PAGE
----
Composting Tips and Strategies for Balanced Compost

Composting tips are common to find, but information to build a composting program is really what most people are seeking.

A wheelbarrow full of compost that is ready to apply.

Charles Walters, as quoted in Secrets of the Soil, by Peter Tompkins and Christopher Bird, says of microbial life: “There are more kinds and numbers of minute livestock hidden in the shallows and depths of an acre of soil than ever walk the surface of that field.”

As much as a cattle rancher’s livelihood depends on healthy livestock, he and his cattle’s very lives depend on armies of beneficial microbes for survival. Microbes are the foundation for all life on earth; without them the earth would be nothing more than a barren rock. There would be no fertile soils, no plants, no trees, no insects, no animals and no humans.

Soil bacteria secrete acids that break down rocks, and enzymes that break down dead plant and animal matter into rich, life-giving soil, while transforming minerals into forms that are usable to plants. Microbes help prevent soil erosion, combat disease organisms that attack plants, animals and humans, and are an important link our food chain.

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Soil Testing Based on Mehlich III Extraction Methods

Soil testing, wrote Jerry Brunetti in 2009, is the foundation for the actions you take to add fertility to your soil:

A farmer starts to test the soil.

I’ve always been a fan of foliar nutrition, especially on forages. However, I don’t advocate the application of foliar fertilizers as a replacement for sound agronomic practices involving comprehensive soil analysis (including multiple trace elements), tissue testing, and an evaluation of the soil ecology.

A soil test can be quite easy to interpret and recommendations can just as easily be made based on the results of the test. Since many articles on soil fertility have been written for Acres U.S.A., this article will provide the reader with an “ideal” test based upon a Mehlich III Extraction.

Forage tests generally determine whether or not you are on target with adequate feeding of the crop and are becoming considerably more revealing than in the past. This is especially true in the measurement of total digestibility and fiber digestibility, protein quality, and the various fractions of energy such as sugars, starches, digestible NDF, etc.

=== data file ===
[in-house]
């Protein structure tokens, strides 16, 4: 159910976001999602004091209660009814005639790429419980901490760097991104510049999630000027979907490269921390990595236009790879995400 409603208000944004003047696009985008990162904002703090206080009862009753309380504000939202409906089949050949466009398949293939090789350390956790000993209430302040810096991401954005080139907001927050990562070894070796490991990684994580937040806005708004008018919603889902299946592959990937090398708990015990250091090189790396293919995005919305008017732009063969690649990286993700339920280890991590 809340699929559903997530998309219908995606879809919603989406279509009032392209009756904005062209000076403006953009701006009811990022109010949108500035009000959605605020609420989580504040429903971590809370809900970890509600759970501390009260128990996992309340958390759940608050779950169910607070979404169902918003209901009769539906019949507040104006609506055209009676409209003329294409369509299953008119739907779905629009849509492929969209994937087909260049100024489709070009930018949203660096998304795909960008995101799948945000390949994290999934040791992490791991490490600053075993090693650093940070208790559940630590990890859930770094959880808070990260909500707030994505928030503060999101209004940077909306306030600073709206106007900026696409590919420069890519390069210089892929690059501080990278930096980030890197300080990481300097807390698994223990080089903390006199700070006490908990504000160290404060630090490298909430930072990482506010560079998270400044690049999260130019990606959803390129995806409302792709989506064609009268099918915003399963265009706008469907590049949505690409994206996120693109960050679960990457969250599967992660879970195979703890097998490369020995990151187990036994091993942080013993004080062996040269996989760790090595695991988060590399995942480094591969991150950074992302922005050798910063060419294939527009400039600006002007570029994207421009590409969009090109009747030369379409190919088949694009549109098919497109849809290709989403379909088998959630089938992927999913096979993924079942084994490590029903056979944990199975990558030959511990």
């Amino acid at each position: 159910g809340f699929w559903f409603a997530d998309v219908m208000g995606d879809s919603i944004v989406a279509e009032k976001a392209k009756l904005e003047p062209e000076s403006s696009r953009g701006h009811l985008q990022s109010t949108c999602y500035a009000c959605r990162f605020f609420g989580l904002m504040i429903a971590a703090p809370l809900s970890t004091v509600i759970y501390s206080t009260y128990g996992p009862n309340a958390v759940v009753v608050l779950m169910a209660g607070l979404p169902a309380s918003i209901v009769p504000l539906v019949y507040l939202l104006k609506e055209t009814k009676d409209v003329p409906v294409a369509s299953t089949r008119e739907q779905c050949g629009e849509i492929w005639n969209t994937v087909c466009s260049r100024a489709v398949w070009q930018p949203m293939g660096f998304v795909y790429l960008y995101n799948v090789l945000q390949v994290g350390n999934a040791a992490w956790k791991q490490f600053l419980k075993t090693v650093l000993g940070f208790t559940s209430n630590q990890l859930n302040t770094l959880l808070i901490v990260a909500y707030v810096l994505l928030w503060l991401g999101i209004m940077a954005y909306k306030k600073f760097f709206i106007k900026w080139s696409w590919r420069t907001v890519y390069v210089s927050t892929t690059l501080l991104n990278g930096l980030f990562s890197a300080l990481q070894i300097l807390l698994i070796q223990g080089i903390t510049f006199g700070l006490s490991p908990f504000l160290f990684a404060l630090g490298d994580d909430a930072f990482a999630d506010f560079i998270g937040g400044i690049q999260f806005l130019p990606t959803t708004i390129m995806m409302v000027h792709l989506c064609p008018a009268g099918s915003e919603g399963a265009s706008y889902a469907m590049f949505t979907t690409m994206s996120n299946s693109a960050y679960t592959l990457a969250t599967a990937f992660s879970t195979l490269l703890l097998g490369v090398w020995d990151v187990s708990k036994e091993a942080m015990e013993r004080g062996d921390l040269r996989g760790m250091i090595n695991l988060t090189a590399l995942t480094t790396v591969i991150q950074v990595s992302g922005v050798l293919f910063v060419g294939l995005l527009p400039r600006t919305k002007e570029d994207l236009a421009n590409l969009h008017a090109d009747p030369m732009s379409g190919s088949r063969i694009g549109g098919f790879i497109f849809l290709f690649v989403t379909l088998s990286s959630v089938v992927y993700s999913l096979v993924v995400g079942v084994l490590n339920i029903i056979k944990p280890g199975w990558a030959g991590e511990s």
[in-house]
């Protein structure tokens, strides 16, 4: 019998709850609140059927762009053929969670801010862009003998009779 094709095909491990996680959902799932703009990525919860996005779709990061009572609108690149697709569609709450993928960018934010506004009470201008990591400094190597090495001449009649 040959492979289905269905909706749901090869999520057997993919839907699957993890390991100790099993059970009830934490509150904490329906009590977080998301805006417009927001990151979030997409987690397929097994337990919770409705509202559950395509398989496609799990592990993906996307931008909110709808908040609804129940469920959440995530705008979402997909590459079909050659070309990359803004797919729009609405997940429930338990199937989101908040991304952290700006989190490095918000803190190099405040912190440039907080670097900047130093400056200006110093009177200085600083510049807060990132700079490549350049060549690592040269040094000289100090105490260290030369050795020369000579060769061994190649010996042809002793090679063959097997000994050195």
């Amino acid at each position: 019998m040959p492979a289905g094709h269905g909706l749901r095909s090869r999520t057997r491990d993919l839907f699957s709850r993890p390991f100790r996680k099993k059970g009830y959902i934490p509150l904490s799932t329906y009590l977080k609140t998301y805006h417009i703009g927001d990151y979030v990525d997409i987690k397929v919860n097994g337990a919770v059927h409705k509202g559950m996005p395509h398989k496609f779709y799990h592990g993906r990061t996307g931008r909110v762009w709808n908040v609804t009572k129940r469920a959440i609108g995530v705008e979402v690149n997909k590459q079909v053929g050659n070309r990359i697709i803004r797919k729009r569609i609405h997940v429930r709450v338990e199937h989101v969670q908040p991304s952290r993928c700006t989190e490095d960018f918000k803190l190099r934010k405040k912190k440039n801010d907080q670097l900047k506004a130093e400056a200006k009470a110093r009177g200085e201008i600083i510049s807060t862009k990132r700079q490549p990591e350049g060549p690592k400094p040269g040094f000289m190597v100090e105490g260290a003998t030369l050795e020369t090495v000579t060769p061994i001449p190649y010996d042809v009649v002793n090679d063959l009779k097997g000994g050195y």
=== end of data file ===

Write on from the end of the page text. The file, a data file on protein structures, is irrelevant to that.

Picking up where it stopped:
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Compost Tea: A Remedy for What Injures Your Crops

A compost heap with kitchen food waste, animal manure, vegetables, fruit peel and green refuse.

Compost tea can serve multiple functions to develop healthy and fertile soil.

Combating disease on fruits and vegetables can be a frustrating experience, even for the most committed organic grower. A brief spell of adverse weather at just the wrong time can reduce peaches to unappetizing brown mush, apples to hard scabby nuggets, and cucumber vines to wilting, mildew-covered disasters. Organically approved disease control materials that are effective and do not demand too rigorous an application schedule are hard to find. So, what can you do when your grapevine gazes at you imploringly, begging for relief from yet another battle with botrytis?

Perhaps a spot of compost tea would be just what the doctor ordered!

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Fertile Soil: Understanding Fertility Levels and Inputs

A farmer tosses a handful of soil.

Fertile soil is a goal of every farmer, gardener and orchardist, but achieving fertile soil and maintaining fertile soil takes some understanding of the soil ecosystem, including minerals, microbials and other inputs will affect your soil fertility.

There are those in agriculture who insist that if you will only use the program they recommend, regardless of your farm’s condition, there will be no need to purchase phosphate and potassium and perhaps any other fertilizers anymore. Names of actual farmers successfully using such programs can be provided by the salesman. Some of these farmers have actually been able to maintain yields without the use of fertilizer for several years. Keep in mind that it is possible, under the proper conditions, to achieve excellent results without adding more fertilizer. But on most farms the proper conditions do not exist, and hardship would ultimately result for those involved in such a program.

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From Coffee Grounds to Gourmet Mushrooms

oyster mushroom

Kansas State University researchers are taking used coffee grounds from a campus coffee shop and using them as compost to cultivate gourmet mushrooms at the K-State Student Farm. By composting alone, 50 pounds a week — or about 30 percent of the coffee shop’s total waste — has been diverted from landfills. “The goal of the project is to demonstrate our potential at Kansas State University to initiate a successful closed-loop recycling and composting program that diverts waste from landfills and produce a beneficial product,” Natalie Mladenov, assistant professor of civil engineering said. While developing the compost program, the researchers made an important discovery: coffee grounds make excellent compost for cultivating mushrooms, particularly gourmet mushrooms, such as oyster, shiitake and reishi. The United States gets nearly 45 percent of its mushrooms from China, and there is a need for more local suppliers of gourmet mushrooms, said Kaley Oldani, student leader for the project.

This article appears in the September 2014 issue of Acres U.S.A.